The first colonizers to arrive in what is now the United States were not the pilgrims in 1620. It was the Spanish, who came to New Mexico in 1598. The oldest capital in the country, Santa Fe, was founded in 1610 by a Spaniard who was born in Mexico. This is not a point of pride but a part of our complicated story. Along with Spanish colonizers looking for riches, priests looking for souls to save, many Indigenous people came as well — some as servants, others forcibly to quench the lust of men, some as wives, and many more for endless other reasons.

After gaining its independence from Spain, Mexican authorities attempted to increase the population in its northern territory — a land that stretched all the way up the west coast of California and across to the Rocky Mountains — and so welcomed Anglo immigrants. By 1834, more than 30,000 of them lived in Texas, heavily outnumbering the Mexican population of 7,800.*

Mexico abolished African slavery in 1829, before the U.S. Emancipation Proclamation in 1863, but those Anglo immigrants had brought with them more than 5,000 enslaved people in violation of Mexican law. This is where the story needs some revision. Texas’ independence from Mexico and eventual annexation into the United States is often told as a freedom fight. But Anglo Texans wanted to be “free” in order to keep Black people enslaved. They became legends while stealing Black bodies, stealing Mexican land, and terrorizing native Tejanos. The Mexicans who stayed in Texas were treated as second-class citizens, an attitude that still pollinates along with the bluebonnets, their stories lost to white historians. The horrors that Mexicans suffered in Texas at the hands of Anglos have been buried in forgotten graves, in cemeteries that no longer exist. However, in Texas history classes, Davy Crockett, William B. Travis, and Jim Bowie die heroes at the Alamo, killed by the vicious Mexican army — a story still retold in museums and textbooks. They were visitors, undocumented immigrants even, and by proclaiming self-rule, they forced Mexico into war….

Read the entire article here.

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Researchers Should Understand and Adapt Race and Ethnicity Data That Change Over Time

Posted in Articles, Census/Demographics, Identity Development/Psychology, Media Archive, Social Work, United States on 2022-04-22 02:45Z by Steven

Researchers Should Understand and Adapt Race and Ethnicity Data That Change Over Time

Child Trends
2022-03-31

Alaina Flannigan, Research Scientist II
Bethesda, Maryland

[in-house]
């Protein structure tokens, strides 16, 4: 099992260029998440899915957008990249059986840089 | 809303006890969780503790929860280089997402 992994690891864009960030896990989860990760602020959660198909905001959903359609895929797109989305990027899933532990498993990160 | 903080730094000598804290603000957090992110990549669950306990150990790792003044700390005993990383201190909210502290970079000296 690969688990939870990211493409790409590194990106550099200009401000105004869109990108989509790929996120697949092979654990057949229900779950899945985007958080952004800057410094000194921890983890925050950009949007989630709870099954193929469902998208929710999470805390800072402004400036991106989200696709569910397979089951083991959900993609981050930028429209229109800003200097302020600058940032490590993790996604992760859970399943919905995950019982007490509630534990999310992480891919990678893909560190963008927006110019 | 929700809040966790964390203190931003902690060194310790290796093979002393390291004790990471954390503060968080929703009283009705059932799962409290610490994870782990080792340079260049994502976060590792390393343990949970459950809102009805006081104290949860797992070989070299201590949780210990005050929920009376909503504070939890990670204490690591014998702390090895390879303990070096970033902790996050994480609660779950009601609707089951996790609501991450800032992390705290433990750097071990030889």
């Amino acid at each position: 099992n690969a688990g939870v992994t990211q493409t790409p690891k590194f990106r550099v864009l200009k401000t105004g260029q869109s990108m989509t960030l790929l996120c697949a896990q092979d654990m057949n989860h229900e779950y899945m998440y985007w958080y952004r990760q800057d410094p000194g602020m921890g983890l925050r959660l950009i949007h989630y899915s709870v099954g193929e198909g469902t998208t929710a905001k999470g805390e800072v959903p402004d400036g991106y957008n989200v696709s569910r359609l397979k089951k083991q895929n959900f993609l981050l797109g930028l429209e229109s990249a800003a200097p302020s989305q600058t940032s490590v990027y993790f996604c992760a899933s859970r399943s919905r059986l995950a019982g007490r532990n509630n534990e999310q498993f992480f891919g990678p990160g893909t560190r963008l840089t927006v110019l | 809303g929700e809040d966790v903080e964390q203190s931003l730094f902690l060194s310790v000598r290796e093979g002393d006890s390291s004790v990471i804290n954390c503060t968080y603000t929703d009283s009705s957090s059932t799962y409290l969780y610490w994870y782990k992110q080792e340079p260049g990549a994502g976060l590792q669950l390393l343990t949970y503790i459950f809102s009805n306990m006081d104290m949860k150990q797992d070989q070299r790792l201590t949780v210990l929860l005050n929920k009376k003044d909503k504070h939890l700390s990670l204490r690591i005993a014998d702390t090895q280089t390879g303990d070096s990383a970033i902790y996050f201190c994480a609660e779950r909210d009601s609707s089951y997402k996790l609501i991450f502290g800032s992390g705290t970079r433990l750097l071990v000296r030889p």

Rachel Rosenberg, Research Scientist II
Bethesda, Maryland

Alyssa Liehr, Research Scientist
Bethesda, Maryland

Reva Dalela, Research Assistant
Bethesda, Maryland

Mya’ Sanders, Senior Research Assistant
Bethesda, Maryland

Embedding race equity principles into supports provided for young people who age out of foster care can better prepare them for a successful transition into adulthood. Child welfare practitioners and policymakers must consider how race and racism affect a young person’s child welfare experience and the services and supports they receive. For example, practitioners and policymakers should understand how employment program outcomes vary by race/ethnicity, or the ways in which access to culturally competent sexual and reproductive health care varies by race/ethnicity. This focus on race equity principles ensures that all young people have access to services tailored to their needs.

For practitioners and policymakers to accurately interpret data and make decisions about programming for all racial and ethnic groups, researchers must be able to capture someone’s racial and ethnic identity alongside their outcomes. One common resource available to researchers who want to examine outcomes over time is panel, or longitudinal, data, for which the same people are repeatedly and regularly surveyed over an extended period of time. However, researchers should carefully consider how they use these data in analysis because individuals’ responses to race/ethnicity and other demographic variables may change over time. When researchers treat race/ethnicity as an unchanging variable they potentially miss important equity considerations.

Reviews of panel data show that responses to questions on racial and ethnic identity can and do change over time. While this is a fairly common occurrence in longitudinal data for respondents of all ages (adolescence through adulthood), such changes may be particularly meaningful for young people aging out of foster care. These young people’s child welfare experiences (e.g., frequent moves, lack of information about family history, placement in foster homes with parents of a different racial and ethnic identity) may leave them without the information needed to form a healthy racial and ethnic identity. During the transition to adulthood, implicit and explicit biases around racial and ethnic identity from both individuals and systems can create opportunities and barriers at key moments in life, such as pursing postsecondary education or attaining first jobs. Despite the potential fluidity of racial and ethnic identity, however, this variable is commonly treated as static and unchanging in analysis. To date, there are few resources to guide researchers in designing and conducting analyses that both honor the racial and ethnic identities of young people and maximize the reliability of the data…